Why do I need to know about it?
“Simply put, our lives are becoming digital by default,” says James Chappell, CTO and co-founder of cyber security awareness company Digital Shadows, regarding why being clued up is increasingly important for business professionals.
The natural consequence of this is that cybercrime is on the up. And the fall-out of failing to maintain cyber security is becoming potentially much more drastic, with the introduction of substantial penalties (up to 4% of annual worldwide turnover) through the EU General Data Protection Regulations (applicable despite the Brexit vote).
“Cyber security affects every organisation no matter their size, market or sector,” adds Susie Al-Qassab, senior associate at law firm Howard Kennedy. “SMEs are one of the main targets. Smaller businesses that supply products and services to larger organisations are used as an attack vector.”
What do I need to know?
Threats come in a number of guises, most commonly as ‘phishing emails’. The latest mutation of this is ‘whaling’, where senior management figures are researched and targeted with a specially crafted email, often masquerading as a correspondence from someone they work with.
Growth in ransom ware, where the files are encrypted and a ransom demanded for their return, is significant. Bribing rogue employees to give access is also on the up. And firms must remain vigilant to rogue employees taking data themselves to gain competitive advantage in a new business venture, or simply to sabotage an employer that has upset them in some way.
Where can HR add value?
“HR must be closely involved in cyber security measures as so many of the required measures revolve around people,” says Al-Qassab. “An organisation’s employees can be both its biggest risk and its greatest asset.” She points out that 90% of cyber-attacks begin with an email, and are successful due to human error, so technical measures such as antivirus and firewalls won’t be enough alone.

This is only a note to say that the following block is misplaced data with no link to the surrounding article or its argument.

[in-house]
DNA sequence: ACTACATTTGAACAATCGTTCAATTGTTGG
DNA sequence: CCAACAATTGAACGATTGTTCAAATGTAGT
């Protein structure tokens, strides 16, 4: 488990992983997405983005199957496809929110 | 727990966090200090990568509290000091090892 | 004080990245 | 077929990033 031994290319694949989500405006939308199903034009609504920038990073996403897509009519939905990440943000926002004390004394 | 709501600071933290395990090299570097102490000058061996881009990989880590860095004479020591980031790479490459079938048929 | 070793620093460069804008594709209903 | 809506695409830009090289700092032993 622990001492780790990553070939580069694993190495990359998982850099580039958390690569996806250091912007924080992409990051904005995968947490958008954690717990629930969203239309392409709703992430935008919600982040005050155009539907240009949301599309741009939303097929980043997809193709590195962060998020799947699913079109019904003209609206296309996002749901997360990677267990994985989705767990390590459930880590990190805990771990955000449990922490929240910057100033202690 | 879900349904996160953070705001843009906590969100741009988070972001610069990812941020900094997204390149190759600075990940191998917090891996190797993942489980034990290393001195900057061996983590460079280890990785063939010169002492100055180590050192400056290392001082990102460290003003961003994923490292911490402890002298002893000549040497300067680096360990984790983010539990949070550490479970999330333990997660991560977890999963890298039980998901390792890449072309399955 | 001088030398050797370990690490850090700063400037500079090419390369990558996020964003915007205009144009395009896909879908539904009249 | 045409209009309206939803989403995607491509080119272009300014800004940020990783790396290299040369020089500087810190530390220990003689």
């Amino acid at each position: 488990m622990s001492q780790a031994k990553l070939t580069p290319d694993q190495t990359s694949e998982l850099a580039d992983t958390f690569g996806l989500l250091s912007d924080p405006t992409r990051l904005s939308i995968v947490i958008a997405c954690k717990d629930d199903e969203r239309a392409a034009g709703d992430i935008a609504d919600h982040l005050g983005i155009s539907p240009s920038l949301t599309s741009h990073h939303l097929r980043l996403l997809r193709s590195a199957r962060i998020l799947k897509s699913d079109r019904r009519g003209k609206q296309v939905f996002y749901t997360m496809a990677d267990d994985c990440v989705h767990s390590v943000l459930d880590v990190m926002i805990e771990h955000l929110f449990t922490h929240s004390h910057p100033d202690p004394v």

Checking credentials before someone is employed is a crucial role HR should be playing, says Gary McCloskey, senior manager in Deloitte UK’s cyber risk services team. “Make sure that as an employee’s role changes, IT systems remove access to information and systems no longer needed,” he adds. “When someone tenders resignation, limit access to sensitive systems immediately; disable access immediately once he or she leaves.”
Then it’s about, in McCloskey’s words: “Awareness, awareness, awareness… Prepare your employees and executives with the knowledge to identify and avoid a cyber scam, and how to respond.”
“Acceptable use, electronic communications and password policies are crucial,” says Al-Qassab. “Others, such as bring your own device or remote access policies, are also important.” She adds that simulated phishing campaigns allow “organisations to understand where their knowledge gaps are, and where they need to target cyber awareness training”.
Cyber security is unavoidably by its very nature a rapidly and ever-evolving field, so staying abreast of ‘what next?’ is critical. “We will likely see more attacks targeting mobile and smart devices. These are generally unmonitored systems that are connected to the internet 24/7,” says Al-Qassab, adding that attacks taking advantage of social media platforms and on cloud storage are also on the rise.
Hugh Boyes, cyber security lead at the Institution of Engineering & Technology, adds: “The evolution and adoption of the internet of things (IoT) is going to have some impact, and HR managers will need to consider the adoption of appropriate and proportionate policies, process and procedures regarding the use of IoT devices in a business context by their employees, contractors and supply chain.”